The options menu is quite exemplary for an indie game, with plenty of graphic options and the possibility to rebind every single key. The game is also compatible with controllers. The only usual feature that could be said to be missing is the Field of View, but it makes sense not to let the player choose it in a horror game that relies on low visibility. The graphics are quite nice, just a little bit of clipping in the lower settings but otherwise it looks good, especially the monsters and idols that are properly disgusting. The humans look like they are carved versions of comic book characters, and if the monster was not there to strangle them I would slap them myself.

The longevity of the game can vary; it can certainly be finished in solo within a few hours max. Multi-player with friends would be the way to prolong the experience, even though you would again have your fill within a few hours. The game seems to understand it, as there is a progression system with characters and flashlights to unlock (with each different stats) and everything can be obtained… within a few hours. Accordingly, the Early Access is released in the lower price range for indie games as it costs around $8/8€.

As I mentioned earlier, there are other horror multiplayer games coming out. Let’s see if they are all positionned with the same target. Dead by Daylight is a much more competitive and violent experience. Also, the game is quite successful so there are no problems finding other players. However, it is not very scary. Hide and Shriek that I have yet to test, is one on one only, which limits its scope. It does not have singe-player either. So where does that leave us for White Noise 2?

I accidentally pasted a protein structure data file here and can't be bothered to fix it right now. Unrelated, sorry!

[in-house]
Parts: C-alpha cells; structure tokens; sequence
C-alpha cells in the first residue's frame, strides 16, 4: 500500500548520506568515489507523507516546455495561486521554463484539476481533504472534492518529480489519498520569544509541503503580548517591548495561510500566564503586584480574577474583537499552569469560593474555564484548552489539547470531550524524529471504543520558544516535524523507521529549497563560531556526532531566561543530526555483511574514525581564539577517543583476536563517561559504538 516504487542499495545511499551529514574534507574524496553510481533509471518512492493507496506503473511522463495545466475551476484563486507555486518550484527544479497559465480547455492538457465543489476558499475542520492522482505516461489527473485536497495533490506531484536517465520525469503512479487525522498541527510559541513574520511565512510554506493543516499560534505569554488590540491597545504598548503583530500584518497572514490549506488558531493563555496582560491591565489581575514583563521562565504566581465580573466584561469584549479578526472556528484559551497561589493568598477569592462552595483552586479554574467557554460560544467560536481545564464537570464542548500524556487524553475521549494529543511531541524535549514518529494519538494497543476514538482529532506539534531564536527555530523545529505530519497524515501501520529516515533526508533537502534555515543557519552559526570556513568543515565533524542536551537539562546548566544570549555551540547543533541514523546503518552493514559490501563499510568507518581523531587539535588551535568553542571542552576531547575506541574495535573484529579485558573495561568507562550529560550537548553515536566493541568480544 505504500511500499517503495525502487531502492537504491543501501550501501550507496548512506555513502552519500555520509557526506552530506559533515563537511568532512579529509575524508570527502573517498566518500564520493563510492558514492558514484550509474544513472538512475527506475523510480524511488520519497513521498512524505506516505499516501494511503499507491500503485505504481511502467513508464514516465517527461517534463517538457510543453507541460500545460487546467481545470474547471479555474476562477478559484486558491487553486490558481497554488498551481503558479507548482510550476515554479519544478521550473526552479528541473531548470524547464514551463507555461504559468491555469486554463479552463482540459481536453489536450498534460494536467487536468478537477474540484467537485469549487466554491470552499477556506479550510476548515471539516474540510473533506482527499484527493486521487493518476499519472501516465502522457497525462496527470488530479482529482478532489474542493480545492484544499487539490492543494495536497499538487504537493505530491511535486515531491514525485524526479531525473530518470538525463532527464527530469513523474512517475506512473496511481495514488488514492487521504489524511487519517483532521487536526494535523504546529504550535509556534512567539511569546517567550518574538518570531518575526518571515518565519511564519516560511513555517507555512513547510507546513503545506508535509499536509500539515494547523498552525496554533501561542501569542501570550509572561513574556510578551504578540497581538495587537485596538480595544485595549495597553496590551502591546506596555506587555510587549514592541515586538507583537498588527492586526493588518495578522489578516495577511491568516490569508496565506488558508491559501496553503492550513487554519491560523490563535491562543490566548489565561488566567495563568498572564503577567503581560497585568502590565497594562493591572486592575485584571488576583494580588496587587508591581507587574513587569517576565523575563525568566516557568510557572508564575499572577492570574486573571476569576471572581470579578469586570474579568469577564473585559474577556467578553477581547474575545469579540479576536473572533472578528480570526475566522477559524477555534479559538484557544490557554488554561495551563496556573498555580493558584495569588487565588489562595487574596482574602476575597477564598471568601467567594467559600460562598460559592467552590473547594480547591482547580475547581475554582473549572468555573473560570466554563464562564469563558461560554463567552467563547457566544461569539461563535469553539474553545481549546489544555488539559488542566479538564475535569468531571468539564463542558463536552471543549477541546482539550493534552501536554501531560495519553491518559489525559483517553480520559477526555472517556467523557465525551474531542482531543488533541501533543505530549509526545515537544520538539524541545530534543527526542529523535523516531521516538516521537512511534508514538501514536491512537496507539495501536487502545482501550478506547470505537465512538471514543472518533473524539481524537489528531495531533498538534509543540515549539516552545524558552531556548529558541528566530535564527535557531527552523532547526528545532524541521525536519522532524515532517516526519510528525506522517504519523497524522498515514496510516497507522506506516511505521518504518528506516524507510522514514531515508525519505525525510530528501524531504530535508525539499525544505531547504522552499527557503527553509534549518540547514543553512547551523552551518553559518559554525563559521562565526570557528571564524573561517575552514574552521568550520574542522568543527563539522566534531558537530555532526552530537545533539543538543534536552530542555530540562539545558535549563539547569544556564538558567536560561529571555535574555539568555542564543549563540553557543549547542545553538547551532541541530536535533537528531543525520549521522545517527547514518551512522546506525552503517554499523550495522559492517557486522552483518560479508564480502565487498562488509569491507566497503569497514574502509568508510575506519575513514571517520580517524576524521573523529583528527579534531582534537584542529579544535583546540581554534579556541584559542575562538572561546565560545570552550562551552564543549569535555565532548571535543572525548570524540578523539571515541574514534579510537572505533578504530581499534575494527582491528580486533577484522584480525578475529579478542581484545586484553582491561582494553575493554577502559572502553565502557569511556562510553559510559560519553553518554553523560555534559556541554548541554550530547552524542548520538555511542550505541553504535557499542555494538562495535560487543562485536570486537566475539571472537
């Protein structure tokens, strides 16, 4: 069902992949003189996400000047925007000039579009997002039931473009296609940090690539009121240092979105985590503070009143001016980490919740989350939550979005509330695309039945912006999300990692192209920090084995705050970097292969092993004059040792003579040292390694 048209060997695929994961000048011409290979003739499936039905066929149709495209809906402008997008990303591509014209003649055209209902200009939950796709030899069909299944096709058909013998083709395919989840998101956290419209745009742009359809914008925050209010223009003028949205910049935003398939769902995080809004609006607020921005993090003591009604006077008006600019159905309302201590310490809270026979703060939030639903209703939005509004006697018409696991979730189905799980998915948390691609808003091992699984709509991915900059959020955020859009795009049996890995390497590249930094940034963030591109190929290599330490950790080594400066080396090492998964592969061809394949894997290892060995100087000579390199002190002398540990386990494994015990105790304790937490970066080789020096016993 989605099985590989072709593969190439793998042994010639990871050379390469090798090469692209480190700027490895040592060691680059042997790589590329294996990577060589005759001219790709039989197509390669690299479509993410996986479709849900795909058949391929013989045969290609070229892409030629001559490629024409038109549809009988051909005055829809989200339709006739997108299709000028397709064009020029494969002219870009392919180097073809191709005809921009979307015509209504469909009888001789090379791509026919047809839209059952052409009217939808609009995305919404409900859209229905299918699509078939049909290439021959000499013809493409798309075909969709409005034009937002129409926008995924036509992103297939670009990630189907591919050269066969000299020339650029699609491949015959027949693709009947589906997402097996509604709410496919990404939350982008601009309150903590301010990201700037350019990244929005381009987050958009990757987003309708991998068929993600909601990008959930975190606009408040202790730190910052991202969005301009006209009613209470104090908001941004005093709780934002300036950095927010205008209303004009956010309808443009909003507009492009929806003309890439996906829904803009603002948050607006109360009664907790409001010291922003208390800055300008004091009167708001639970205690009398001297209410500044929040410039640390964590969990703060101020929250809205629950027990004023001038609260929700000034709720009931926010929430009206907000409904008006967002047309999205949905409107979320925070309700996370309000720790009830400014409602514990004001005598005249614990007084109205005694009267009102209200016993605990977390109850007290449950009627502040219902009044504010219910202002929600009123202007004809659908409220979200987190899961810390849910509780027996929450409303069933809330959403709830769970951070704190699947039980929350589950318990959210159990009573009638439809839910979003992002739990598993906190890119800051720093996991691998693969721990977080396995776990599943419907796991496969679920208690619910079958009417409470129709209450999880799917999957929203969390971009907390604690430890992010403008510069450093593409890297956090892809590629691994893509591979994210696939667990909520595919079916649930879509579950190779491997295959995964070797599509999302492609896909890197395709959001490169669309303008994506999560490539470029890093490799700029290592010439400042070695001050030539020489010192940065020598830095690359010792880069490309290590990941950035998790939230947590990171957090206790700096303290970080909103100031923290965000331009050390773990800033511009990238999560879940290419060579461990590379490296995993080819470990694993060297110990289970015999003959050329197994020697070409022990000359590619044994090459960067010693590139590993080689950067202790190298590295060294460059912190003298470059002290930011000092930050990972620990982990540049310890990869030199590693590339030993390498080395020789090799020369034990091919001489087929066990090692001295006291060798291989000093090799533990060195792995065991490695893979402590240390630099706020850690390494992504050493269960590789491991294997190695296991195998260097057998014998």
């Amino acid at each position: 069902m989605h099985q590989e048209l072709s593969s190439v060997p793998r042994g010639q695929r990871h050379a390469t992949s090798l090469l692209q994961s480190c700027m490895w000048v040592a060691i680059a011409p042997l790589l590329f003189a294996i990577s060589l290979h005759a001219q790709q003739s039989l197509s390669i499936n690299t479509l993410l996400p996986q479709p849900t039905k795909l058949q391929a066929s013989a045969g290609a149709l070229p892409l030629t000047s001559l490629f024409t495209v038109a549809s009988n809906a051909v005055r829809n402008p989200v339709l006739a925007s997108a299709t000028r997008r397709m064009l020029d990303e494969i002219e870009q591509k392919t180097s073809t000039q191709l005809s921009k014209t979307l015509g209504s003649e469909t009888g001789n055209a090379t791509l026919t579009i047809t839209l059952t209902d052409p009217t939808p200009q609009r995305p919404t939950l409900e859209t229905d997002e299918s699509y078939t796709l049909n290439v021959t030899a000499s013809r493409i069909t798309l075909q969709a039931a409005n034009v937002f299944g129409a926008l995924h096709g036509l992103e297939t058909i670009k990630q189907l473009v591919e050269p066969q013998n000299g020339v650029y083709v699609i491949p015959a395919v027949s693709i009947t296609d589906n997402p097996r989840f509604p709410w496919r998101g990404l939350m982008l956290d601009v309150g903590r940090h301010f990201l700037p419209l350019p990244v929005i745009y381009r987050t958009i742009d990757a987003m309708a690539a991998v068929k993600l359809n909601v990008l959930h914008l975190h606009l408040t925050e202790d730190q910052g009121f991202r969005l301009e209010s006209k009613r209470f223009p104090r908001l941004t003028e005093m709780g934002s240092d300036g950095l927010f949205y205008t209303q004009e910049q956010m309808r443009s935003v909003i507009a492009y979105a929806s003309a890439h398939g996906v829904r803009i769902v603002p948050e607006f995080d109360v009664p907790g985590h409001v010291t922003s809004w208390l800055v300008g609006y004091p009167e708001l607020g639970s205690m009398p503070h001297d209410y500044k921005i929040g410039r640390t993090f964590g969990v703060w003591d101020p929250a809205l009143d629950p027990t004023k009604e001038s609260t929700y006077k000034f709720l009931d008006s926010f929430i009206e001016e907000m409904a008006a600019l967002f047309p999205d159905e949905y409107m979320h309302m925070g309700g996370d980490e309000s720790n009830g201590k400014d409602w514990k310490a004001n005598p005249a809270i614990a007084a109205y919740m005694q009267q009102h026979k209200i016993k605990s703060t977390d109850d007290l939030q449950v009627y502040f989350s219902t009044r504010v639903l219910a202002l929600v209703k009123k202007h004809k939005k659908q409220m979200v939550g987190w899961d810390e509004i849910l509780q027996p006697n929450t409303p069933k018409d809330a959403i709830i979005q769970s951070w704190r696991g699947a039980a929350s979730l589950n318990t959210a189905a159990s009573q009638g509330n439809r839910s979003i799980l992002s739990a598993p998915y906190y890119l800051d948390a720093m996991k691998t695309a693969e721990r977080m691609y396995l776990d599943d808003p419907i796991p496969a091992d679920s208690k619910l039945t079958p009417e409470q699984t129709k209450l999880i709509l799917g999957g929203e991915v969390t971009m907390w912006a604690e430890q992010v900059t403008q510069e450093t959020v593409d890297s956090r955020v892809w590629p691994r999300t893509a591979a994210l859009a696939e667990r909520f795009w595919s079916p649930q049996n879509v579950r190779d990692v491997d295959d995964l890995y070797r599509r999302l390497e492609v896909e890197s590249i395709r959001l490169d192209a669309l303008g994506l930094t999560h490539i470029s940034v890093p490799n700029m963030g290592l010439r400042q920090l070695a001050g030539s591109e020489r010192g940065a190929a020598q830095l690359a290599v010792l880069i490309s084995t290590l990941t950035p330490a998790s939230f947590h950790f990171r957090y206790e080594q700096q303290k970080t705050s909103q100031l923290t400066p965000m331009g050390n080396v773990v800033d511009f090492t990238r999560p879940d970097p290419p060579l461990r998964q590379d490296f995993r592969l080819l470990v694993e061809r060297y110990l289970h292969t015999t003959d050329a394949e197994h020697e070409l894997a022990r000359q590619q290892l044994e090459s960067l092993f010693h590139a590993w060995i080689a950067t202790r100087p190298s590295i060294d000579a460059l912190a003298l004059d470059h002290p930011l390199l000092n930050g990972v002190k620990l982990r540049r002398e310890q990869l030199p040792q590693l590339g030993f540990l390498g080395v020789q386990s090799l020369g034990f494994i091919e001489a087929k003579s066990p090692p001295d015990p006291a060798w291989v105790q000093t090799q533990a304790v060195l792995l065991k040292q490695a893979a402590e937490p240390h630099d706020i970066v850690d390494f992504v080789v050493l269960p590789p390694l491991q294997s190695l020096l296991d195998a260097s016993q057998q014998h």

White Noise 2 does not break new ground. No fancy story, nor crazy powers to boost the monster such as climbing on walls or pouncing. Still, unlike many other games it has the huge advantage to give the choice to be played either in single-player or multi-player. And even though it does not stir too far away from the Slender formula, it streamlines the experience for a more balanced gameplay and in bigger maps. Less gory and competitive than other multi-player games, but perhaps more prone to sudden jump scares, it is thus probably more appealing to the younger audience. White Noise 2 is much more focused on having a slow, tense pace, and the importance of positioning both for the humans and the monster. A treat for those who are looking forward to a game of cat and mouse with a monster, be it a friend or an AI. Slender but done better, also with multi-player… and that’s about it. What I would like to see improved during Early Access would be maps that are easier to read, and maybe the ability for the monster to ignore obstacles even if it means only temporarily clipping through walls.

Please note that the screenshots above are those provided by Steam, however the game is played exclusively in first person as you can see in the video or on a screenshot I took myself right under here.

Here is a video of the single-player: